In the script main I first connect to the vcenter server using my function Connect-Vcenter. I then create an array $AvgCPUValues. The next step is to loop through all the VMs in the cluster using Get-Cluster $ClusterName | Get-VM. In the loop I create a custom object for each VM with the properties VM, CPUAvg and CPURdy. I use the functions Get-VMCPUAverage and Get-VMCpuRDY to get cpu usage and cpu ready values and then assign these to the corresponding properties on the custom object. The custom object is then added to the array $AvgCPUValues which I created in the beginning of the script main.
When the loop has completed I then export this array to CSV in the directory the script was run.

– That’s it! You’re ready to go!

I really hope you find this script useful. Remember to fill out the #parameters section before you run the script.
I have copied in the full script below.

#############################################################################################################
##script:			Get-VMCPUAverage.ps1
##
##Description:		Gets "CPU usage" and "cpu ready" for all VMs in a given cluster and exports the results
#+					to a CSV file in the script directory.
##Created by:		Noam Wajnman
##Creation Date:	March 11, 2014
##Updated on:		May 20, 2014
##############################################################################################################
#VARIABLES
$scriptpath = $MyInvocation.MyCommand.Path
$dir = Split-Path $scriptpath
$CSV = "$dir\Average_CPU_Usage_Peak_Hours.csv"
#Parameters
$vcenter = "Some_Vcenter_server" #Name of your vcenter server
$ClusterName = "Some_cluster" #CPU usage and CPU ready values will be collected for all VMs in this cluster.
$DaysBack = 14 #Number of days back to collect performance counters.
$PeakTimeStart = 8 #hour of the day in 24 hour format 
$PeakTimeEnd = 20 #hour of the day in 24 hour format
$rdy_interval = 7200 #interval of rdy time values aggregation/averaging in seconds. This value should be changed according to your vcenter statistics settings.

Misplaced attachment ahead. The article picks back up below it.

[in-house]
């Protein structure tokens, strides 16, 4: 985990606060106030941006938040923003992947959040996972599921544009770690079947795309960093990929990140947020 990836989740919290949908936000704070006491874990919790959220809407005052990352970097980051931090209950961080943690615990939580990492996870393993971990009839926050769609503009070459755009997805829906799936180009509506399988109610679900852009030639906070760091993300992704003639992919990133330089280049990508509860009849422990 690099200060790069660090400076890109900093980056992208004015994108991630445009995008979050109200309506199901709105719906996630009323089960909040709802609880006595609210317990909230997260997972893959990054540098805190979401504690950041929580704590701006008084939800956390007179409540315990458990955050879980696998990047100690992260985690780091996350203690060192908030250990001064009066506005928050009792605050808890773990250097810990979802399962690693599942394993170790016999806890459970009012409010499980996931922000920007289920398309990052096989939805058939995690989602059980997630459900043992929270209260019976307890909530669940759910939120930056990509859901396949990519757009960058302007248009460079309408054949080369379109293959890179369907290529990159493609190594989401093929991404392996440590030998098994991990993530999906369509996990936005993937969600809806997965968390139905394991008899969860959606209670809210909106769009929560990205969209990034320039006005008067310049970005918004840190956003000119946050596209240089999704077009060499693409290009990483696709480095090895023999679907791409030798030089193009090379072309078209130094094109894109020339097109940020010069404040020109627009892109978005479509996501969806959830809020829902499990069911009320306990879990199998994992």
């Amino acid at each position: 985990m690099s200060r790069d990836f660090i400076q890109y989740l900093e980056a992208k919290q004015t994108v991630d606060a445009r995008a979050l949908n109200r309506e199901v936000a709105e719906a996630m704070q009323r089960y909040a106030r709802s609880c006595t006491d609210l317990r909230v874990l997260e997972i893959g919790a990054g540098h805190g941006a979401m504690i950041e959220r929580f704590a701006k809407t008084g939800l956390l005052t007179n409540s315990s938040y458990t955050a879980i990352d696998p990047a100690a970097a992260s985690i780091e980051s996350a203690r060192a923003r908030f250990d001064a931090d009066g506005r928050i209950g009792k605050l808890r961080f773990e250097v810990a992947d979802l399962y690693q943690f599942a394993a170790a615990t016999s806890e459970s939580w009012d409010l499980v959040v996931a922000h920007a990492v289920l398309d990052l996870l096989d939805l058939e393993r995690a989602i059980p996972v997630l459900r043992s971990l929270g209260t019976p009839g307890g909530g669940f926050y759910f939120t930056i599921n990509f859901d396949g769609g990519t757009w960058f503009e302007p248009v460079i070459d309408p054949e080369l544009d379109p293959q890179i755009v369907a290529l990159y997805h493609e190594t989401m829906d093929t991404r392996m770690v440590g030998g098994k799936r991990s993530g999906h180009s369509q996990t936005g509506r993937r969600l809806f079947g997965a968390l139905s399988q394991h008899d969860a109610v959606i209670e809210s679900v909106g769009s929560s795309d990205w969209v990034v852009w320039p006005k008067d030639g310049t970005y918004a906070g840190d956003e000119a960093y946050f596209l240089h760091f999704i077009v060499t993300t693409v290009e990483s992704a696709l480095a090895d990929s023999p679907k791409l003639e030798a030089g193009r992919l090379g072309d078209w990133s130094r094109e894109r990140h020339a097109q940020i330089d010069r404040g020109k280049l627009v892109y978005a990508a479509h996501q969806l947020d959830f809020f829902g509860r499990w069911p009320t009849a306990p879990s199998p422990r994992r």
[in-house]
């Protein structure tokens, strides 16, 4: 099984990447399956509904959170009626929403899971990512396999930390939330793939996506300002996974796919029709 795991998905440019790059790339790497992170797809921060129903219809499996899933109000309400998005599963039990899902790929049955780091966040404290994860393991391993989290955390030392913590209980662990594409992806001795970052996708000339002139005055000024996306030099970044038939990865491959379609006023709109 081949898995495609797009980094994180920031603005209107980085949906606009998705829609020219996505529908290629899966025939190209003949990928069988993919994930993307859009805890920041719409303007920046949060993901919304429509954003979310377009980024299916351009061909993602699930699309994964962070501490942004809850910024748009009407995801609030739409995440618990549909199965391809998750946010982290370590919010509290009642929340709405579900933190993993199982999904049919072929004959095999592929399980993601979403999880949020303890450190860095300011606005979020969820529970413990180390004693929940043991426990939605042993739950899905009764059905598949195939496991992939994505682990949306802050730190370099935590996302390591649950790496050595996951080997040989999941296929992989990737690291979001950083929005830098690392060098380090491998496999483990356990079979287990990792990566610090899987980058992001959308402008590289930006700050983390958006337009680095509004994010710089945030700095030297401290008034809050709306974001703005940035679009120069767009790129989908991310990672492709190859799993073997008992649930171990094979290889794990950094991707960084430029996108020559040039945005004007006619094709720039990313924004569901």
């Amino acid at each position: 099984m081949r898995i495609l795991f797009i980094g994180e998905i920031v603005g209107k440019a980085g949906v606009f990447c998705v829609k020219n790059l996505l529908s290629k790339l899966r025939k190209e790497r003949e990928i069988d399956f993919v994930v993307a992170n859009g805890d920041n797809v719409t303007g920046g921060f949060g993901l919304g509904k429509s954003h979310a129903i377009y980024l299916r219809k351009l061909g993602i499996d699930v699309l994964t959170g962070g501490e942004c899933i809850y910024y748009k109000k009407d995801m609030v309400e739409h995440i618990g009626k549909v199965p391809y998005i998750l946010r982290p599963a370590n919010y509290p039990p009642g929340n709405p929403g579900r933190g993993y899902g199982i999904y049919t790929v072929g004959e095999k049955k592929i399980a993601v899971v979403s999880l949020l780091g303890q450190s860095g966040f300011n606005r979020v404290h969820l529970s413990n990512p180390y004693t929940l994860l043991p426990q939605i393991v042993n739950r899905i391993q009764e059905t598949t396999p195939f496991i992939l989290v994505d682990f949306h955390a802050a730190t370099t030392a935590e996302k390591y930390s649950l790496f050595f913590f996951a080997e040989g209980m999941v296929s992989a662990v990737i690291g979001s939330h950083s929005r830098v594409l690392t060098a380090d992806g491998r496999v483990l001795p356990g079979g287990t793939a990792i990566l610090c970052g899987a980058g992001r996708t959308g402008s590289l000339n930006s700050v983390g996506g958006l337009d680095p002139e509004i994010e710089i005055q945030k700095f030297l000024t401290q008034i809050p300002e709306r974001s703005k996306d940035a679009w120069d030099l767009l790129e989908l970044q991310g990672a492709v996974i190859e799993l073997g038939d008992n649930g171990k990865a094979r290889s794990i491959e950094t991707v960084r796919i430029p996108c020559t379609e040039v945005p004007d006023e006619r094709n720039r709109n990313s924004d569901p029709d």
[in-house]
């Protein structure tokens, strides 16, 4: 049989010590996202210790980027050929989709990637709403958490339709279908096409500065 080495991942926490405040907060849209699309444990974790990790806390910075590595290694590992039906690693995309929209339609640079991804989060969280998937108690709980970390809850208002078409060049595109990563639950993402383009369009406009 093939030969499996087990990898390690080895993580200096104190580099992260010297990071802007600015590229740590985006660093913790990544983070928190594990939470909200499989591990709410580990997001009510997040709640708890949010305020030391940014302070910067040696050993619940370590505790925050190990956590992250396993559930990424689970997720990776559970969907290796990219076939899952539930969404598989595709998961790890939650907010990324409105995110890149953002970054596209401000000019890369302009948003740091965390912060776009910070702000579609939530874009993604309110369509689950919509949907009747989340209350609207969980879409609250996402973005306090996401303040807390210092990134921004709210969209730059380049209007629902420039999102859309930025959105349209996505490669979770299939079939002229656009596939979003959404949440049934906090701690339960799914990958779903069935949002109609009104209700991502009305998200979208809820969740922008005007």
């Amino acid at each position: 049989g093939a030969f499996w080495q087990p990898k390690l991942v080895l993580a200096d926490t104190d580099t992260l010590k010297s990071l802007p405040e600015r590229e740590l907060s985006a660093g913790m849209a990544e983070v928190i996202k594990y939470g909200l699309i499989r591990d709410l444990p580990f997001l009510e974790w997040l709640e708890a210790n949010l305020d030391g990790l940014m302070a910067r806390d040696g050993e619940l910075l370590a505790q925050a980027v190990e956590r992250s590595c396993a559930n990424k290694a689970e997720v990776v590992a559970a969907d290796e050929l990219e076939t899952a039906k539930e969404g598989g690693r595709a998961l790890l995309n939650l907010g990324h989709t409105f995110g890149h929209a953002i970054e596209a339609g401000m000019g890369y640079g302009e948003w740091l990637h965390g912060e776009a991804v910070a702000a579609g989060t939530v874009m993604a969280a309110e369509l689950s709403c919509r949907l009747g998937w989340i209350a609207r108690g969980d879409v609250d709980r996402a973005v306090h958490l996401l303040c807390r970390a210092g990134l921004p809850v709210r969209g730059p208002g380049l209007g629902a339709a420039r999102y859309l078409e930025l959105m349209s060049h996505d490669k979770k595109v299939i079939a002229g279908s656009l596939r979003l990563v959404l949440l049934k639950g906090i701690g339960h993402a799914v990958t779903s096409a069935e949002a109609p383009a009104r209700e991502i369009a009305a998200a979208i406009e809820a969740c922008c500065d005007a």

#FUNCTIONS
function Connect-Vcenter {
	param(
		$vcenter
	)
	#Load snap-in
	if (-not (Get-PSSnapin -Name VMware.VimAutomation.Core)) {
		Add-PSSnapin VMware.VimAutomation.Core
	}
	#Connect to vCenter
	if ($global:DefaultVIServers.Count -lt 1) {
		Connect-VIServer $vCenter
	}
}
function Get-VMCPUAverage {
    param (
        $VM
    )
	$Start = (get-date).AddDays(-$DaysBack)
	$Finish = get-date
    
	$stats = get-vm $VM | get-stat -MaxSamples "1000" -Start $Start -Finish $Finish -Stat "cpu.usage.average" | `
    ? { ($_.TimeStamp).Hour -gt $PeakTimeStart -and ($_.TimeStamp).Hour -lt $PeakTimeEnd }
	$aggr_stats = $stats | Measure-Object -Property Value -Average
	$avg = $aggr_stats.Average
	return $avg
}
function Get-VMCpuRDY {
	param (
        $VM
    )
	$Start = (get-date).AddDays(-$DaysBack)
	$Finish = get-date
	
	$stats = get-vm $VM | Get-Stat -MaxSamples "1000" -Start $Start -Finish $Finish -Stat Cpu.Ready.Summation | `
    ? { ($_.TimeStamp).Hour -gt $PeakTimeStart -and ($_.TimeStamp).Hour -lt $PeakTimeEnd -and $_.Instance -eq ""}	
	$aggr_stats = $stats | Measure-Object -Property Value -Average	
	$rdy = [Math]::Round(((($aggr_stats.Average)/1000)/$rdy_interval) * 100,1)
	return $rdy
}
#SCRIPT MAIN
clear
#Load the VMWare module and connect to vCenter
Connect-Vcenter -vcenter $vcenter
$AvgCPUValues = @() #Create array to hold the CPU usage and CPU ready values
Get-Cluster $ClusterName | Get-VM | ? {$_.PowerState -eq "PoweredOn"} | % {	#loop through all powered on VMs in the cluster
	$AvgCPUValue = "" | Select "VM","CpuAvg","CpuRdy" #create a custom object with these properties.
	$AvgCPUValue.VM = $_.Name
	$AvgCPUValue.CpuAvg = "{0:N2}" -f $(Get-VMCPUAverage -VM $_) #Get VM CPU usage and round to two decimals
	$AvgCPUValue.CpuRdy = Get-VMCpuRDY -VM $_
	$AvgCPUValues += $AvgCPUValue
}
$AvgCPUValues | Export-Csv $CSV -NoTypeInformation -Force